News › Fraunhofer IOF · HYPERSPACE research project aims to create basis for intercontinental quantum network
Researchers from Europe and Canada want to jointly create the basis for an intercontinental network for quantum communication. The HYPERSPACE project will specifically investigate the distribution of entangled photons via satellite. The research project has now started its three-year duration.
At short distances, entangled photons have already been successfully exchanged in various experiments. But intercontinental and thus potentially global exchange remains a challenge. This is what the new HYPERSPACE research project is tackling. Together, researchers from Europe and Canada want to create the basis for a Canadian-European connection. The strategic collaboration will focus on research into integrated quantum photonics and optical space communications for the benefit of a satellite-based quantum network between the continents.
Entanglement distribution in space
Experiments are ongoing around the world to exchange entangled photons over the longest possible distances, e.g., by means of free beams through the air or via optical fibers laid in the ground. However, the detector noise and the unavoidable losses in fiber-based transmission currently limit the range of terrestrial transmission to a few hundred kilometers. In the future, so-called quantum repeaters could enable entanglement over longer fiber distances. However, researchers still face a number of technological challenges before a sufficient increase in range, as would be necessary for a global network, becomes possible. The solution: direct exchange of entangled photons in space via optical satellite links.
The overarching goal of HYPERSPACE is therefore to develop satellite-based quantum communications into scalable global quantum networks based on experiments. To this end, HYPERSPACE encompasses research and innovation along the entire process chain of photonic quantum communication: from noise-resistant state coding, fully fiber-embedded and photonically integrated quantum light sources and free-space compatible state analyzers, to the implementation of advanced protocols facilitated by the use of entanglement in multiple degrees of freedom – so-called hyperventanglement.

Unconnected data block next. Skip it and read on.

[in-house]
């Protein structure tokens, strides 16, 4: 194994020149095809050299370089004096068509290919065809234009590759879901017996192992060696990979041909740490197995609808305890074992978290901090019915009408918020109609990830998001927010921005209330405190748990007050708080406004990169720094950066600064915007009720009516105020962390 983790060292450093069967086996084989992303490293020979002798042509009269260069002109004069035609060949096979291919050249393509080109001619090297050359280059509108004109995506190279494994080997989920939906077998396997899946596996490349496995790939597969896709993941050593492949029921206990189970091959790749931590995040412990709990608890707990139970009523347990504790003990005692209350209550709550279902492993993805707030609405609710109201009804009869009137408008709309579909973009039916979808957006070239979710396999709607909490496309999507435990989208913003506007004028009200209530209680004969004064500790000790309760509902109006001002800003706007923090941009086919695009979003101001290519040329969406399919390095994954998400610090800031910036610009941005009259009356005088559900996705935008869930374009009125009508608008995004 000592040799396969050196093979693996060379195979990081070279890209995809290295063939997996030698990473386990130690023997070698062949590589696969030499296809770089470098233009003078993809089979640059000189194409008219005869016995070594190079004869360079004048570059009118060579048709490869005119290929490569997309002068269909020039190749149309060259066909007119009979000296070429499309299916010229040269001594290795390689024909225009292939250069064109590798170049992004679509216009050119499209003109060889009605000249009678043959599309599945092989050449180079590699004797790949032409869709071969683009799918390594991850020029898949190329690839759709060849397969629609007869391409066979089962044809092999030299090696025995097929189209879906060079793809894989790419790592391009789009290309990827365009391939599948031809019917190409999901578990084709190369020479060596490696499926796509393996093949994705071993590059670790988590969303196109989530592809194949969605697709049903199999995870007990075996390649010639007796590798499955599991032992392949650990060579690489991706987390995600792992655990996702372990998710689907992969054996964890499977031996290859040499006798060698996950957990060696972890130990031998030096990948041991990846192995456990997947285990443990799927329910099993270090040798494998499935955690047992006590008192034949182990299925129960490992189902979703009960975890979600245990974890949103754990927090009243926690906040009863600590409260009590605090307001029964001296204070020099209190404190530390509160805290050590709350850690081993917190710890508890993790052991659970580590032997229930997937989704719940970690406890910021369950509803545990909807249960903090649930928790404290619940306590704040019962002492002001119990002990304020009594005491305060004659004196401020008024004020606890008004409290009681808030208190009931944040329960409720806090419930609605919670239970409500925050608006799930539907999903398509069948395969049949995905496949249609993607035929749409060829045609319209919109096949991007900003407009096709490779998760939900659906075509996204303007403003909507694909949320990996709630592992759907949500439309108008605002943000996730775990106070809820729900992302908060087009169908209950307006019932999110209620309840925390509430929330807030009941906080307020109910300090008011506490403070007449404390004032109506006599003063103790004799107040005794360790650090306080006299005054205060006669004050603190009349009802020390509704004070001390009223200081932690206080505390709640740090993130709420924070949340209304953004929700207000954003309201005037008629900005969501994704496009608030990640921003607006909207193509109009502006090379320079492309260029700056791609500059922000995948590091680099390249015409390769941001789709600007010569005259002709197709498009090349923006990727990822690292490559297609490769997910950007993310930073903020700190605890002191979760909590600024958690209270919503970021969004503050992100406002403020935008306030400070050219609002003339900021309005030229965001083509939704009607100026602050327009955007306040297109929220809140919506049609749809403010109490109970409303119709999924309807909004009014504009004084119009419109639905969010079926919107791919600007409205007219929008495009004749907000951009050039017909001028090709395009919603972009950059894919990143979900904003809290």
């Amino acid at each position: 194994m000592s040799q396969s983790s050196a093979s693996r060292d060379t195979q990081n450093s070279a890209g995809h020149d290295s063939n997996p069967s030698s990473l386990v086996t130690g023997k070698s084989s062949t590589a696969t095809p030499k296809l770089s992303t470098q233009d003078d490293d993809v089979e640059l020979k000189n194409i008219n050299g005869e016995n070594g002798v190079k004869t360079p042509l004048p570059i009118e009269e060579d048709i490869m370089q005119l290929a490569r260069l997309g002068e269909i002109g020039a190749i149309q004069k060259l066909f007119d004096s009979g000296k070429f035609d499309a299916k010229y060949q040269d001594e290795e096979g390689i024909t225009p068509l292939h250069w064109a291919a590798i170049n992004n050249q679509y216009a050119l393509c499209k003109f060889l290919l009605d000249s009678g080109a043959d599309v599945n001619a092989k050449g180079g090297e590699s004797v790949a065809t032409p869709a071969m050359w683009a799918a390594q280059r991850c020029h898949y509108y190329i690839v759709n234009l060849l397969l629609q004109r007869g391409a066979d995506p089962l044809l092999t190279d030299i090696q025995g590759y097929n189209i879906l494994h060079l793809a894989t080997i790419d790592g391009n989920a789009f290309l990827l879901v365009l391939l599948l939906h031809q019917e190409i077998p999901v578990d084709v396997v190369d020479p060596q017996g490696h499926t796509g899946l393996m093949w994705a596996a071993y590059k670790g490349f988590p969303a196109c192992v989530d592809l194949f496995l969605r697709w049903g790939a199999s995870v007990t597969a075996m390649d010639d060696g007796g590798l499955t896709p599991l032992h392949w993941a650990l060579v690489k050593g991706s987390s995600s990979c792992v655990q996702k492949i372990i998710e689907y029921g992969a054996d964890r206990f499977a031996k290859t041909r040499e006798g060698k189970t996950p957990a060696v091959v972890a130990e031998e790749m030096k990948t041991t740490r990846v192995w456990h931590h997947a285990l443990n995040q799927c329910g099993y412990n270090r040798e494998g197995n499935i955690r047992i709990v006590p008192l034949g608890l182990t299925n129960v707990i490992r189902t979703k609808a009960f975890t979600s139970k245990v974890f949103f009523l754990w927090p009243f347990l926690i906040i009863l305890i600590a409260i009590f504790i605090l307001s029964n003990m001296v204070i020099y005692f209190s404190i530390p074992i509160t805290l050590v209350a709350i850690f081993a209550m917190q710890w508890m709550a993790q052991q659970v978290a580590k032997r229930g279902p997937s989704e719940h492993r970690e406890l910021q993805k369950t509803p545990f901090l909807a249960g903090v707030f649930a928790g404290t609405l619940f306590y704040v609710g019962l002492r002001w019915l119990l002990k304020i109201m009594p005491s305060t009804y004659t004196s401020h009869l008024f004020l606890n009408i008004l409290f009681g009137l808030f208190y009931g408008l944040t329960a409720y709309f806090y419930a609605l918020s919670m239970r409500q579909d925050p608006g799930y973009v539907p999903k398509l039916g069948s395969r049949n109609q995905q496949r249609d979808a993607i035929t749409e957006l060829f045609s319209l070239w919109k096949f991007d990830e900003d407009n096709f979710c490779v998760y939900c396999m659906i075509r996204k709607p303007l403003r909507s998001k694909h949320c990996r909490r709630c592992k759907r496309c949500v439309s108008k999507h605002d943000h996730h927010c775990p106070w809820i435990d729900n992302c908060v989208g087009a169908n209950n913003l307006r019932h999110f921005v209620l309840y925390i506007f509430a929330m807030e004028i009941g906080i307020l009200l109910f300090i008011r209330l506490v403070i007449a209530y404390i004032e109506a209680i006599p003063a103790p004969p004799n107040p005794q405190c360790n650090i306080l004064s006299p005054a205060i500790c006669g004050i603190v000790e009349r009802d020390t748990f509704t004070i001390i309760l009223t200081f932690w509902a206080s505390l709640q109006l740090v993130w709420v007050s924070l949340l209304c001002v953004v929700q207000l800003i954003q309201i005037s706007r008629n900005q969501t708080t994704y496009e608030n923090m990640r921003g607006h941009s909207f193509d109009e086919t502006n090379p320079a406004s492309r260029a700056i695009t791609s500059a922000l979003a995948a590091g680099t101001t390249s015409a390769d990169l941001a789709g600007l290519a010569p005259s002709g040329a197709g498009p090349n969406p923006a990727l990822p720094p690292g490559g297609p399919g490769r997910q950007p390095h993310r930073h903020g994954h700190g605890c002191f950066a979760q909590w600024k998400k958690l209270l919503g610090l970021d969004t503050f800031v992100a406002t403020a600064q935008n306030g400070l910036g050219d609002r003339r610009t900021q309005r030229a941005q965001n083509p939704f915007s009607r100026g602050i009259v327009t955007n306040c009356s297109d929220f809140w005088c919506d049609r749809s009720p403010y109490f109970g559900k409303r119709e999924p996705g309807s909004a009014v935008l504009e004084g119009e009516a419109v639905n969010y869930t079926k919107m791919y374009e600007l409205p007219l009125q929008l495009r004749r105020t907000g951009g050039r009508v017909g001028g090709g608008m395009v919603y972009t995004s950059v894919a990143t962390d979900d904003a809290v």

Eight partners from Europe and Canada
A total of eight partners from Europe and Canada are involved in the project: In addition to the Fraunhofer Institute for Applied Optics and Precision Engineering IOF, these are the Università degli Studi di Pavia and Università degli Studi di Padova (both Italy), the Commissariat à l’énergie atomique et aux énergies alternatives CEA-LETI (France), the Vienna University of Technology (Austria), the Institut National de la Recherche Scientifique, and the University of Toronto and University of Waterloo (all Canada). The research project is coordinated by Fraunhofer IOF in Jena.
The project is co-funded by the European Commission (under the Horizon Europe program) and the Natural Sciences and Engineering Research Council of Canada (NSERC) with 2.8 million euros. 300,000 euros of this will go to Fraunhofer IOF.
Applications in information technology and sensor systems
Quantum entanglement, once described by Albert Einstein as »spooky action at a distance,« is now considered a key resource for the latest applications in information processing and sensor technology. A global quantum internet can enable significantly improved, even previously unthinkable applications, such as more precise synchronization of clocks, highly efficient cloud computing, or even highly secure data transmission using quantum cryptography.
Unlike conventional cryptography methods, which grant security through the computational effort associated with decryption, the security of quantum cryptography is based on physical principles.